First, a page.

Outer Banks North Carolina
The “Outer Banks”, Barrier Islands, OBX are low sandy islands, thrown up by the Atlantic and strung like a string of oblong pearls from Virginia south to Ocracoke Island, very similar in geology to the Florida Keys. The Outer Banks is one of the few wild places left to see nature before human contact.
Here the Gulf Stream kisses North America good bye as it curves out to sea, bringing tropical waters, and all manner of fish cruising this maritime highway. Route 12 parallels part of the way, stretching from the quaint lighthouse and fishing village of Ocracoke., in the south before bending north, to the quaint village of Duck, to the old Corolla Lighthouse with its wild horses near the Virginia line. Route 12 offers 150+ miles of sea, sand and sound that is as wide as a mile and as close as the thin asphalt route and ribbon between the ocean, you, and the sound.
The Outer Banks currently consists of at least five elongated islands and Jockey’s Ridge, with the largest, highest sand dunes on the east coast. Atlantic storms and wind can and do reshape this island chain in a weekend. In fact, the winter winds are so reliable that the Outer Banks offer the best opportunity for kites and gliders in the eastern US, a fact taken note of by the Wright Brothers, who used them to perfect powered flight at their national park site and other adventurous souls today who para-sail, wind-surf and hang-glide.
Native Americans had the first fishing camps a thousand years ago, harvesting the spring and fall migrations carried by the Gulf Stream. The first known European visitors came in 1584 to scout a location for Sir Walter Raleigh’s new world settlement and returned to England with two Natives, Manteo and Wanchese. Several years later a colony was established and then “lost” when resupply ships were driven off course. The “Lost Colony” and what happened to these first settlers’ remains a mystery today. You, too, can become lost in a world out to sea.
Because of the jutting islands, spearheaded by Cape Hatteras, currents are swirling and strong. They have driven so many ships to their doom that the Outer Banks are known as the “Graveyard of the Atlantic”. Many homes have Ships Watches to see the passing parade of ships of all ages and sizes; many that have foundered and litter the shores so that even today as storms uncover and re-cover ancient timbers and local museums document your find. Wreck your schedule by diving on some of the more than 5,000 documented wrecks of our Outer Banks.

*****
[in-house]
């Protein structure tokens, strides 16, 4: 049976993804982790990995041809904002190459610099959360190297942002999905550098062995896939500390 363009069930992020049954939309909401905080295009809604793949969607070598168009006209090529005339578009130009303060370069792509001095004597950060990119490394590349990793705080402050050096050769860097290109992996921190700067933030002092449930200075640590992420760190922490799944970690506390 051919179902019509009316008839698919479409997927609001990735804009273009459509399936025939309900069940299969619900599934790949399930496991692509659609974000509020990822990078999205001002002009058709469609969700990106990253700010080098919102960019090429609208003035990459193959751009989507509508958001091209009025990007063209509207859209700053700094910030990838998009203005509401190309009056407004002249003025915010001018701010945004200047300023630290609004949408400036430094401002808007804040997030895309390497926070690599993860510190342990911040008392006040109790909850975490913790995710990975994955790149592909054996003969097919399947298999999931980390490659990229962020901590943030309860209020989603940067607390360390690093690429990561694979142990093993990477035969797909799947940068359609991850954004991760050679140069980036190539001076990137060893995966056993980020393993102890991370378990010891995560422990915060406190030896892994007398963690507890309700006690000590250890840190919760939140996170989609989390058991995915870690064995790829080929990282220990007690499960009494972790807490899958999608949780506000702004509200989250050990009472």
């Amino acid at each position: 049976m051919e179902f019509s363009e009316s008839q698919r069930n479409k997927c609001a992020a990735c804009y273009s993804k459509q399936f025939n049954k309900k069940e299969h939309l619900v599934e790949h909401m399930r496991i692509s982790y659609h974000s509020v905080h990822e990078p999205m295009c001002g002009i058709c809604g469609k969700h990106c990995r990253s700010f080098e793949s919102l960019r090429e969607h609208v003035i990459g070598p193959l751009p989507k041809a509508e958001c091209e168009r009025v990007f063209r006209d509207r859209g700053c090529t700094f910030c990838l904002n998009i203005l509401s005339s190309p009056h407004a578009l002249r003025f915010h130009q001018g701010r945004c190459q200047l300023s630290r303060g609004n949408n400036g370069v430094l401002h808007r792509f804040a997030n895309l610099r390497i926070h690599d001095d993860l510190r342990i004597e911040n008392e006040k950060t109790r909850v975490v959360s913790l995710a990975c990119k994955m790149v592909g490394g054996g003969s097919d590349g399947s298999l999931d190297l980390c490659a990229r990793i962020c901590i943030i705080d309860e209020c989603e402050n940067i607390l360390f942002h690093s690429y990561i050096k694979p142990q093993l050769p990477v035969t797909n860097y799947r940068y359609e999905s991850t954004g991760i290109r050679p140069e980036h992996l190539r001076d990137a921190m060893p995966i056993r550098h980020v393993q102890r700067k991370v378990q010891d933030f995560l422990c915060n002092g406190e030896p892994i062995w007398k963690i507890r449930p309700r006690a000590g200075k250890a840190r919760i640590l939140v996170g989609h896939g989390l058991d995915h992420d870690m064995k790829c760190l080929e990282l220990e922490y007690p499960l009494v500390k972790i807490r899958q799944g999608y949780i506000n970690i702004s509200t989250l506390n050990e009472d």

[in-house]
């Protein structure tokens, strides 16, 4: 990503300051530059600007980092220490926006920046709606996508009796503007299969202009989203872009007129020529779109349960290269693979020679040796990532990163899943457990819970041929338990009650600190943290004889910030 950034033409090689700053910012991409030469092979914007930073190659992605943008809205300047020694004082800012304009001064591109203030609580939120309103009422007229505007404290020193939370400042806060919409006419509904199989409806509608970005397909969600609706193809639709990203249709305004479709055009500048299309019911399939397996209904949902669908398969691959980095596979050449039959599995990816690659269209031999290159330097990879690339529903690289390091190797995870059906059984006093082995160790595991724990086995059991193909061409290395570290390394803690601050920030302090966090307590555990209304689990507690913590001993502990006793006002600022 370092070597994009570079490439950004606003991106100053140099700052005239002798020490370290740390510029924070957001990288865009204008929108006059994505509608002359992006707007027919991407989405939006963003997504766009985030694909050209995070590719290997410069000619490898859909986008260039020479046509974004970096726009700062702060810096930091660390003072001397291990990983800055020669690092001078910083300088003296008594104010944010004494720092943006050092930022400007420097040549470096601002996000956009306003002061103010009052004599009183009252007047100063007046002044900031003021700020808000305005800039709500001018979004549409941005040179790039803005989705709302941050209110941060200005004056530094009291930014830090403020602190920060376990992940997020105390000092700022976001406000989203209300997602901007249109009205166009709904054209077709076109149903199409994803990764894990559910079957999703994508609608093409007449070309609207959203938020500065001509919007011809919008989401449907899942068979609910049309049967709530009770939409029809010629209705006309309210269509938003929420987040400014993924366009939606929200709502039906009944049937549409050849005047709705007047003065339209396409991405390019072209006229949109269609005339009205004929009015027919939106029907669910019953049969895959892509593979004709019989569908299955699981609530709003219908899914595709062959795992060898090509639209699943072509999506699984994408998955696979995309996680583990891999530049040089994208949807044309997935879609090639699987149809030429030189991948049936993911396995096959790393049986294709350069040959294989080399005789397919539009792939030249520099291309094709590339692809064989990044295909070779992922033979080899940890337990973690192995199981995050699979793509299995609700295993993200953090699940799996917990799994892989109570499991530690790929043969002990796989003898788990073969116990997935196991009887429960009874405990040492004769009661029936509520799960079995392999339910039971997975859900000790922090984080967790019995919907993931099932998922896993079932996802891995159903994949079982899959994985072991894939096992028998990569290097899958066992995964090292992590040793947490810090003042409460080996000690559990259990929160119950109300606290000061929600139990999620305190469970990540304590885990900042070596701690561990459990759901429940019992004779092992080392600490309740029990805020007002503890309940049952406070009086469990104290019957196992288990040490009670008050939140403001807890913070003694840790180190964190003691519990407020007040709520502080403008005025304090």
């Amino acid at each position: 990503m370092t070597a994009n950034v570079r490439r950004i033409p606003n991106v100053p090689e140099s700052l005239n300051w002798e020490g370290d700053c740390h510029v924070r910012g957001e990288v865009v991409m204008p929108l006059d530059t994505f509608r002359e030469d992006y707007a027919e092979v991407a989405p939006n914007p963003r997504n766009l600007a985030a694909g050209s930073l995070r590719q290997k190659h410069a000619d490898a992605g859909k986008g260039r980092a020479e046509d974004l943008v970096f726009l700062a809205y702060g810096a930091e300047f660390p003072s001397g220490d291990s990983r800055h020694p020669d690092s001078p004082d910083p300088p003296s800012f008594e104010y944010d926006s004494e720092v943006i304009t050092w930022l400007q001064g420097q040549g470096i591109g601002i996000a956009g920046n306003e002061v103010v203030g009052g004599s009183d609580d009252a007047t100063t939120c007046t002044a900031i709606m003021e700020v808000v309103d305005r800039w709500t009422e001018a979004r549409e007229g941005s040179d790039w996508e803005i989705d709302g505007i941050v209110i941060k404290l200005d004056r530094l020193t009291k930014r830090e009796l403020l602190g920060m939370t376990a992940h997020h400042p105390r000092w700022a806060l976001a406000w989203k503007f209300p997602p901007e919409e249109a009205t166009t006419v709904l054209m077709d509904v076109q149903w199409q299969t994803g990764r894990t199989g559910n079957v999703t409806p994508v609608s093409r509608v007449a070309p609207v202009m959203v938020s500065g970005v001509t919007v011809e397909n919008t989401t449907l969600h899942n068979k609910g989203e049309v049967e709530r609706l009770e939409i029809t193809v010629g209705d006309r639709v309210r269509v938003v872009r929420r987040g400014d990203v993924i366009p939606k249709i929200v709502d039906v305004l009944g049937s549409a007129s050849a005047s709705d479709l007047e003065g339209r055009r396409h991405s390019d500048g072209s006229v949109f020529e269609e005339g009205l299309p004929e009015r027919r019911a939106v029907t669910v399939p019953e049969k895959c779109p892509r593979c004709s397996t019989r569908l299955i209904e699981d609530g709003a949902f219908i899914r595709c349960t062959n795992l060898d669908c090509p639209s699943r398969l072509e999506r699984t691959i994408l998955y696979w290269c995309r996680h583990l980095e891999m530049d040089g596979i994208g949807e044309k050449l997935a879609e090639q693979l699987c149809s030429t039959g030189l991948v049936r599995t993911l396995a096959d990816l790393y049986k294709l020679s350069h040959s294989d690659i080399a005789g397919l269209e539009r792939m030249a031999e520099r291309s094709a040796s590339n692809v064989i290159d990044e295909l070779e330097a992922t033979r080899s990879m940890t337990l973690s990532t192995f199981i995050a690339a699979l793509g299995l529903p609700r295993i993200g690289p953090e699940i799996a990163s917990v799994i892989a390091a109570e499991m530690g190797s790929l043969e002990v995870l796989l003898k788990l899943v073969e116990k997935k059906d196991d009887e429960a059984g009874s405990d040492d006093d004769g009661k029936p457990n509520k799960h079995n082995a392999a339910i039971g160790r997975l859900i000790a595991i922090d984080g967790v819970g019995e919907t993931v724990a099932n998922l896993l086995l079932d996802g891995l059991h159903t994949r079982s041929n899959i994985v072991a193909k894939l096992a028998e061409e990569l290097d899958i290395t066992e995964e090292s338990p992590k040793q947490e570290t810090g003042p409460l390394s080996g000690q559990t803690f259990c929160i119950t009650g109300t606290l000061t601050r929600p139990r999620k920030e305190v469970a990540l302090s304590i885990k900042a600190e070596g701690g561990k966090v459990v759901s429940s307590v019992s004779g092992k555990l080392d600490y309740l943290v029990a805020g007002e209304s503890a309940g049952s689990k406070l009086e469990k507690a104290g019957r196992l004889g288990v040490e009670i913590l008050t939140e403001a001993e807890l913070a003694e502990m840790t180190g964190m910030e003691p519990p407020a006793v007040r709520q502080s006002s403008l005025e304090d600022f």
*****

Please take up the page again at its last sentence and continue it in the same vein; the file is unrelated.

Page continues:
The Outer Banks offers one of the most complete packages for a vacation imaginable- one of the best places to enjoy, beaches, the roar off the surf and the quiet of the sound, the history of settlement and the echo of lost ships, fishing alone in the surf or with new friends on a pier, lighthouse sentinels of the past, to the light after dark of the present. Whether seeking active watersports of all kinds, or the quiet solitude of a deck high above it all, the Outer Banks has everything but you. Come to your Outer Banks vacation and complete your package!
Gallery of Photos from North Carolina’s Outer Banks
Map of The Outer Banks in North Carolina
Whether you are looking for an Outer Banks real estate investment or a vacation rental, please contact Woody West, REALTOR®, at 252-982-6868 Cell or the Ships Watch Office at 252-261-2231.